Monday, 4 June 2012

The good, old days of the Gold Standard

"The gold standard was "sacrosanct" to the generations brought up on the Adam Smith ideals of free markets, free from arbitrary and discriminatory interventions by governmental powers. Indeed, it was an essential instrument of economic freedom. It protected the individual against arbitrary measures of the government by offering a convenient hedge against "confiscatory" taxation, as well as against the depreciation or devaluation of the currency. It was an instrument of "mobility" within and beyond national borders. Above all, it raised a mighty barrier against authoritarian interferences with the economic process. "That insidious and crafty animal, vulgarly called a statesman or politician, whose councils are directed by the momentary fluctuations of affairs" (Adam Smith), had to keep the national budget in good order. Authoritarians of all denominations had to keep their inflationary propensities under control and to refrain from excessive taxation in order to forestall the loss of people's confidence in the currency, the breakdown ofthe standard. The public purse had to be held tight. The business community had to learn to live with the salutary realization that illiquidity caused by short-sighted overinvestment and irrational speculation would be penalized by loss of gold and an "automatic" tightening of the money supply, as well as a rise in the price of money.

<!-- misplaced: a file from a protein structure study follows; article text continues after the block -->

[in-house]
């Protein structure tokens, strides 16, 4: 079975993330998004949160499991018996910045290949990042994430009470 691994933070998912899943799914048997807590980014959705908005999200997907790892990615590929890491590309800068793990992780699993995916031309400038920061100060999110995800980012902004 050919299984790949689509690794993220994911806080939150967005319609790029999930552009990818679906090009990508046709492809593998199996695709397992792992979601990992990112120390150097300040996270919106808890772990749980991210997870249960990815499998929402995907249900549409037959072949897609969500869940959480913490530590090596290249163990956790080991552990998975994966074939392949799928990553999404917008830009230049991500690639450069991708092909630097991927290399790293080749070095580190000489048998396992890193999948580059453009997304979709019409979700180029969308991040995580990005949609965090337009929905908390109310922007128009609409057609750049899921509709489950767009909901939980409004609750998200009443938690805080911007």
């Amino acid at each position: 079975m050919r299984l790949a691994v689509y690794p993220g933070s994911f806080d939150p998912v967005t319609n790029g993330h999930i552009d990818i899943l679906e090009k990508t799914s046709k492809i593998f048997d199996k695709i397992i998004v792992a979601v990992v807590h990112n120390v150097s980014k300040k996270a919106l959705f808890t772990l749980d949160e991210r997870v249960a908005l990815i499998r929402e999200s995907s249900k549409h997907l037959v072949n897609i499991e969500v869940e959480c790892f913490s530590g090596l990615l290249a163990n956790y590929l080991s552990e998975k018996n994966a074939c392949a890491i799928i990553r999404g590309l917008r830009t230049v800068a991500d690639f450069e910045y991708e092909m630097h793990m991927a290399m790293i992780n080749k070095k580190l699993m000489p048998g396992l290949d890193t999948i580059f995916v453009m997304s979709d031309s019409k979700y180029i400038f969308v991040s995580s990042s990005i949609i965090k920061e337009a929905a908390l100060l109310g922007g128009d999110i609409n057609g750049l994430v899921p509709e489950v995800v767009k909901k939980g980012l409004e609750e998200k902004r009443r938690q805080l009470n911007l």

The gold standard in the classical sense was part and parcel of an economic order. It was a keystone of the system of public law, social customs and institutions, called "capitalism"-the term coined by Karl Marx-a system that rested on what appears in perspective as virtually unlimited freedom of consumer choice, business enterprise, and markets."

Melchior Palyi; Twilight of Gold, 1914 - 1936, pg 5

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